The connector comprises a connector housing 21 and a pair of connector wafers 22 and 23 that can be inserted into the housing. Each wafer 22,23 has a number of (usually 25 or 50) metallic electrical conductors 24 extending therethrough which terminate at one end either in the form of pins 25 or complementary "tuning fork" female contacts and at the other end in the form of contacts 26 for connection to a flat cable or to a number of small single conductor wires. The particular means used for connecting the conductors 24 to the wires or flat cable is not shown but usually comprises one or more solder devices for example as described in U.S. Pat. No. 3,852,517.

In each of the wafers 22 and 23 a stepped recess 27 is made that extends across the width of the entire wafer to expose each of the conductors. in one embodiment of this connector, a copper electrode is deposited onto the individual conductors 24 followed by a 10 micrometer thick layer 28 of the selenium-germanium-antimony glass described above, and a thin electrode 29 formed e.g. from copper or gold is deposited on top of the glass layer 28. An additional conductive layer 30 or "ground plane" of copper or gold is deposited on the wafer material in the stepped recess 27, the ground plane being electrically earthed for example to the metallic housing of the connector or to an earth pin. Each electrode 29 is connected to the ground plane by means of a wire 31 formed from e.g. gold or aluminium and bonded to the electrode 29 and ground plane 30 by conventional wire bonding techniques. ,

Alternatively, a single layer 28 of the glass and electrode 29 may be deposited across the entire width of the wafer in which case only a single wire 31 is necessary for connection to the ground plane, or the ground plane and wire can even be dispensed with if one of the conductors 24 is earthed.

In an alternative construction, the glass layer and electrodes are deposited onto the common ground plane 30, and the wires 31 connect the conductors 24, after any appropriate surface preparation if necessary, with the electrode of the glass layer.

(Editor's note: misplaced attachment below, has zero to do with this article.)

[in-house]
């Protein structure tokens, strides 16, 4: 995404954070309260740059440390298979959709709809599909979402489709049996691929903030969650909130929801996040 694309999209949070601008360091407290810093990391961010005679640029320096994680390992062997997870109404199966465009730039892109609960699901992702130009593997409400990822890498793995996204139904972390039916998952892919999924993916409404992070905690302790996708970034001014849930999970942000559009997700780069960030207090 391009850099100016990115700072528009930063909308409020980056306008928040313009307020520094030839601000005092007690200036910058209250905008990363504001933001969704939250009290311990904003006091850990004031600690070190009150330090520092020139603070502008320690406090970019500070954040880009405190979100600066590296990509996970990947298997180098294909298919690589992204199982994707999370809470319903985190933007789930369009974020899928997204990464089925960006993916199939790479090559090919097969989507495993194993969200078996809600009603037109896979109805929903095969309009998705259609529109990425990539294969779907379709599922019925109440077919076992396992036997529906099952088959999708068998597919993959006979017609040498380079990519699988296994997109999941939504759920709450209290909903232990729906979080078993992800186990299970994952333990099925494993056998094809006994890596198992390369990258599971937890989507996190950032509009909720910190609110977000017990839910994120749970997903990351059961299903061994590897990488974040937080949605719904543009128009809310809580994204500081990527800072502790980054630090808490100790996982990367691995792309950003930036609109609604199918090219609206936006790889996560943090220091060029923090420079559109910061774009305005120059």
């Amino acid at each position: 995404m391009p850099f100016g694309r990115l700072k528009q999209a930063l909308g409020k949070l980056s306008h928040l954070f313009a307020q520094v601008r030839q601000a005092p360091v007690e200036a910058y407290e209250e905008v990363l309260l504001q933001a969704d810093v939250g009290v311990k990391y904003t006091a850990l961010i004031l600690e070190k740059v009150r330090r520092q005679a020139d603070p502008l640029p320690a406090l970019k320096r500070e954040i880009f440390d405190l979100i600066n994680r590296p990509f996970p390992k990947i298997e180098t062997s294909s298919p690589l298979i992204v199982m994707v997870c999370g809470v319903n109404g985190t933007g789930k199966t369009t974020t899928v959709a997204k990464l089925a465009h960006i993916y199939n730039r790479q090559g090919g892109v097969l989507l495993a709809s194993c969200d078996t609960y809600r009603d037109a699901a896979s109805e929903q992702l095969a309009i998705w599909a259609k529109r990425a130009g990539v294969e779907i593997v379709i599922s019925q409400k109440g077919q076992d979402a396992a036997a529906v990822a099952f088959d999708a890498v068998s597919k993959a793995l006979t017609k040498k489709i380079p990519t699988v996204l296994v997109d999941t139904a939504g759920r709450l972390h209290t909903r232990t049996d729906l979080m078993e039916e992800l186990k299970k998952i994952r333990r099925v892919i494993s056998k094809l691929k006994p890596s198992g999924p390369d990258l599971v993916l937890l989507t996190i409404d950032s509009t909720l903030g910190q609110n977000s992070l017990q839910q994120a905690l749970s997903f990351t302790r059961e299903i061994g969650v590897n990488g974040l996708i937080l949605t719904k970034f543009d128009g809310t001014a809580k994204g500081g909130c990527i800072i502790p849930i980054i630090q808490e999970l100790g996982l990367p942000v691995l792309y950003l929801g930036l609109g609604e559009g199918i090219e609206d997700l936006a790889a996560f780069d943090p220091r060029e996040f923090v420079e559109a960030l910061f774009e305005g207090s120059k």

FIG. 4 shows schematically a further modification of the wafer shown in FIGS. 2 and 3. In this form of wafer the glass layers 28 and electrodes 29 are deposited on the conductors 24 as described above and are electrically connected to a ground plane 30 by means of wires 31. In addition, however, a 100 nanofarad capacitor 40 is located in the recess 27 and is connected between the ground plane and an earth terminal or housing of the connector. In this form of device any transient current having a frequency spectrum above about 1 MHz is conducted directly to earth while any direct currents or alternating currents of frequencies significantly lower than about 1 MHz are blocked by the capacitor. This modification of the device has the advantage that it reduces or eliminates the possibility of the glass switching layers 28 being held in their low resistance state by the direct currents in the electrical system after the transient has been transmitted to earth.

FIG. 5 shows schematically a circuit protection device according to the invention that may be incorporated into any larger electrical component. The device comprises a capacitor 51 having a capacitance for example of 0.5 to 3 microfarads (although larger or smaller capacitances e.g. 0.1 to 1 microfarads may be desired in many circumstances) which is provided with terminals 52 and 53. A 10 micrometer thick layer 54 of the selenium-germanium-antimony glass switching material described above is deposited on the terminal 52 for example by a vapour deposition method and then a thin copper electrode 55 is deposited on the glass layer 54 by evaporation. Additional metal layers may be provided on top of the electrode 55 in order to improve the formation of solder joints if desired. As described above copending European Patent Application No. 86302326.3, the glass layer will become conductive when the circuit is exposed to a transient having a high frequency spectrum, e.g. above 1 MHz, to allow the transient to be passed to earth, but the capacitor will exhibit a high impedence to lower frequency signals and therefore prevent such signals latching the glass layer 54 in its low resistance state.